01 02 03 Africa Expat Wives Club: Mid life crisis and plastic surgery 04 05 15 16 19 20 21 22 23 24 25 26 27 28 31 32 33

Mid life crisis and plastic surgery

I was looking at a friend’s wedding photos (c. 1995) the other day and she suddenly exclaimed!
‘God, why didn’t I pluck my eyebrows before my wedding, what was I thinking!’ and
‘Why did I go for that cut across the front neckline, so unflattering!’
Whenever I look at my wedding photo (c.1999) I think,
‘What dreadful mousey hair – why didn’t I think of highlights?!’
And when I look at my milky ‘February in England’ complexion,
‘A bit of fake tan wouldn’t have gone amiss either!’
The neckline of my dress was OK because I asked the dress maker to lower it three times whilst it was in production.

Now, ten years later, at thirty five I’m entering into my mid life crisis (which I may well indulge myself by continuing for some years) having just emerged the other side, battered and emotionally scarred, by the past nine years of producing and caring for three babies; getting them out of nappies and finally off to school and out of my hair. It’s time (or rather I now have time) to take a step back and reassess my careworn image of permanent exhaustion with accompanying dowdy clothes and perennial sloppy flip flops in the hope of exchanging them for something more svelte, youthful and fabulous. Perky body, white teeth, painted toe nails, blow dried hair, proper shoes etc. The Asian ladies at our school pick up always look a million dollars and the African women too. They spend time on their hair and clothes and I think that expats like me need to try to catch up.

Suddenly it dawns on me that over the last ten years fake tans, teeth bleaching, highlighted hair, boob jobs, botox and surgery have all gradually become socially acceptable whereas previously, the British view was that interfering in anyway with your ‘au naturel’ appearance was terribly ‘common’. Now it seems that everyone is doing it and the procedures no longer elicit gasps and sharp intakes of breath from onlookers. Over coffee, we don’t really bother gossiping over,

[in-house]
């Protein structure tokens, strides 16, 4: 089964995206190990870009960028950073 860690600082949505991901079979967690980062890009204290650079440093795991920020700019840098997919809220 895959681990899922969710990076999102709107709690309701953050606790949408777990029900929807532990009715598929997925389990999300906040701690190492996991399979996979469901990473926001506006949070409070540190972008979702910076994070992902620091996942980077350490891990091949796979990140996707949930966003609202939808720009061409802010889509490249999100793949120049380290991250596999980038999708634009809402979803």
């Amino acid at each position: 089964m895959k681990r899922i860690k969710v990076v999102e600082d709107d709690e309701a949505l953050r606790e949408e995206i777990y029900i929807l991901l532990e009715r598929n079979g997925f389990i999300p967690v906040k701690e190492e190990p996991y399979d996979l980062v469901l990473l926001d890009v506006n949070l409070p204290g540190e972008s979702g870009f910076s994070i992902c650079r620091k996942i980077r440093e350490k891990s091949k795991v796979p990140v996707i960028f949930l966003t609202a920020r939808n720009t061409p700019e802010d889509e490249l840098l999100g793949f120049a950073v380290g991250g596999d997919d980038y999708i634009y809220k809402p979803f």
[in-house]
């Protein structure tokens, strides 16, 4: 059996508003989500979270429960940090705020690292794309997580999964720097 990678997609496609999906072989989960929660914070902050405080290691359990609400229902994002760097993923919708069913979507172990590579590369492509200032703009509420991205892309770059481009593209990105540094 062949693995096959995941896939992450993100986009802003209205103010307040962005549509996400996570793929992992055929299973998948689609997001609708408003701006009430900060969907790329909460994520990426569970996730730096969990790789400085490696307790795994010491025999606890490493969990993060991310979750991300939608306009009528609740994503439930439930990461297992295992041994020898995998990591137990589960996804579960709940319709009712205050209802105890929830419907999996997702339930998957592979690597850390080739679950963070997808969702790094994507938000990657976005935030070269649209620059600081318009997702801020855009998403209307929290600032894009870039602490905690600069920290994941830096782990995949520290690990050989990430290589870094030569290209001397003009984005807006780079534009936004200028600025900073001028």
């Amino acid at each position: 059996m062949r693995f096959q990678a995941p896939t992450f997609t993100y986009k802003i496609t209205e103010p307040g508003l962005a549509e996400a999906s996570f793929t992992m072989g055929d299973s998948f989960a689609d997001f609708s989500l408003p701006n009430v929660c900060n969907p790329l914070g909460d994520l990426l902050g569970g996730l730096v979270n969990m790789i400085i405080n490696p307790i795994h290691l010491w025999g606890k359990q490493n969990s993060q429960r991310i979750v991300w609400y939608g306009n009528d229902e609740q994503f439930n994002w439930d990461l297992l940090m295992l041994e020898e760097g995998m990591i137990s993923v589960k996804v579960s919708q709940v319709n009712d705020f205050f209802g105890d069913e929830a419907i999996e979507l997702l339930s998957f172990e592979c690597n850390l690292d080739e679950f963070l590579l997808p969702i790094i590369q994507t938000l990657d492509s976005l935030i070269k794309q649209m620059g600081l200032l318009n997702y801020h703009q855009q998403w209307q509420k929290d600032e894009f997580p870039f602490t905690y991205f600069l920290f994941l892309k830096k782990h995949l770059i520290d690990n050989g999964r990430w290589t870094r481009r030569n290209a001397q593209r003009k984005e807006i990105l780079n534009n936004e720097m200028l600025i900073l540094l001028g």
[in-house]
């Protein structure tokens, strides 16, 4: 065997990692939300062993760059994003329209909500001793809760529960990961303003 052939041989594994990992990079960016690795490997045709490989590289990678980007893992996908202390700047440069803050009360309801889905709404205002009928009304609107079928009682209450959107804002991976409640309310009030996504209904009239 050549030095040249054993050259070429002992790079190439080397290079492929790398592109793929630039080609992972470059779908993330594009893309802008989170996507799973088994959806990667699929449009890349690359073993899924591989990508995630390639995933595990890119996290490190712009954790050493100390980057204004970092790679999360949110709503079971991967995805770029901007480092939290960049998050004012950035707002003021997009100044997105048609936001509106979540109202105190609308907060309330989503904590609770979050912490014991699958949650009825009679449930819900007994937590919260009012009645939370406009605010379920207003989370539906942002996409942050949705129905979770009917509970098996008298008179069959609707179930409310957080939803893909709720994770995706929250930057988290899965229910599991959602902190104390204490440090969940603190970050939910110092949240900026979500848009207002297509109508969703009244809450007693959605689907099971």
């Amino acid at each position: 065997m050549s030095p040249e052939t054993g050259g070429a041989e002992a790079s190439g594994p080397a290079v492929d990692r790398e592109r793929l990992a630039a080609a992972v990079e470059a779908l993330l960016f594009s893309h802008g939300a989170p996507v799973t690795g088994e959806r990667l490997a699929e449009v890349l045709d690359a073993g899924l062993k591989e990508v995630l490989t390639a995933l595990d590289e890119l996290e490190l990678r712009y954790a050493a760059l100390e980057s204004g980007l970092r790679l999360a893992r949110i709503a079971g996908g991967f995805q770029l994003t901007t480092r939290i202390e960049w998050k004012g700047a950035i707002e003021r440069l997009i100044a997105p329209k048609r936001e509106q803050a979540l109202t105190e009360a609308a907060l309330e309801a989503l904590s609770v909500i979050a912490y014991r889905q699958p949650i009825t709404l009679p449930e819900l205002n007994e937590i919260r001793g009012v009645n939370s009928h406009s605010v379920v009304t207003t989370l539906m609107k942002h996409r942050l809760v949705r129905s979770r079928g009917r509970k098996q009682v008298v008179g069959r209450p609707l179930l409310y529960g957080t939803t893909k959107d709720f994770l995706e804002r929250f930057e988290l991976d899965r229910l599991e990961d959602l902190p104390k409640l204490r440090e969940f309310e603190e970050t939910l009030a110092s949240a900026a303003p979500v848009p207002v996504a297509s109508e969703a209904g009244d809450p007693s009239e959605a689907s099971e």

‘Have you heard the latest?! Mrs X has just gone down to South (Africa) for a boob job’
Because the shock factor has gone out of it and we’re now left wondering why we are not going ahead and doing it ourselves? If I had the money, I would be seriously tempted by the new inject able boob job that (temporarily) perks up post breast feeding mammarys. Highlighted hair that was considered extremely naff in the 1980s is now done by almost everyone I know.

When I was growing up in England we were fobbed off by NHS dentists, who in an attempt to keep within their Government budgets, said,
‘You can do without braces my dear, after all crossed over front teeth gives your face more character!’
Now, in an era of only perfect teeth being acceptable, I notice quite a number (I can think of three straight away) of 40 year old plus women going for train track braces on their gnashes and heck, I’m almost tempted to join them! When I asked a fellow expat Mum (American) who was a dental hygienist in a former life, about teeth bleaching she said,
‘Go for it! I think it’s a great idea! I last did mine just before my wedding!’
Those Americans are so ahead of us Brits!

A Danish expat friend who has just left Kenya to live in the States went to her first mums coffee morning in Virginia where two had had facial surgery, one arrived looking like she’d done a few rounds with Mike Tyson, and another planning to go under the knife in the next few days. She said that plastic surgery was the hot topic of conversation.

I know that you can overdo it, and none of us want to wind up looking like the bride of Wildenstein but I guess there is no harm in being open minded and un British for once about looking your best. (OK, I admit it, I’m just writing this to try and justify sitting in the hairdresser’s chair for more than three hours yesterday!)

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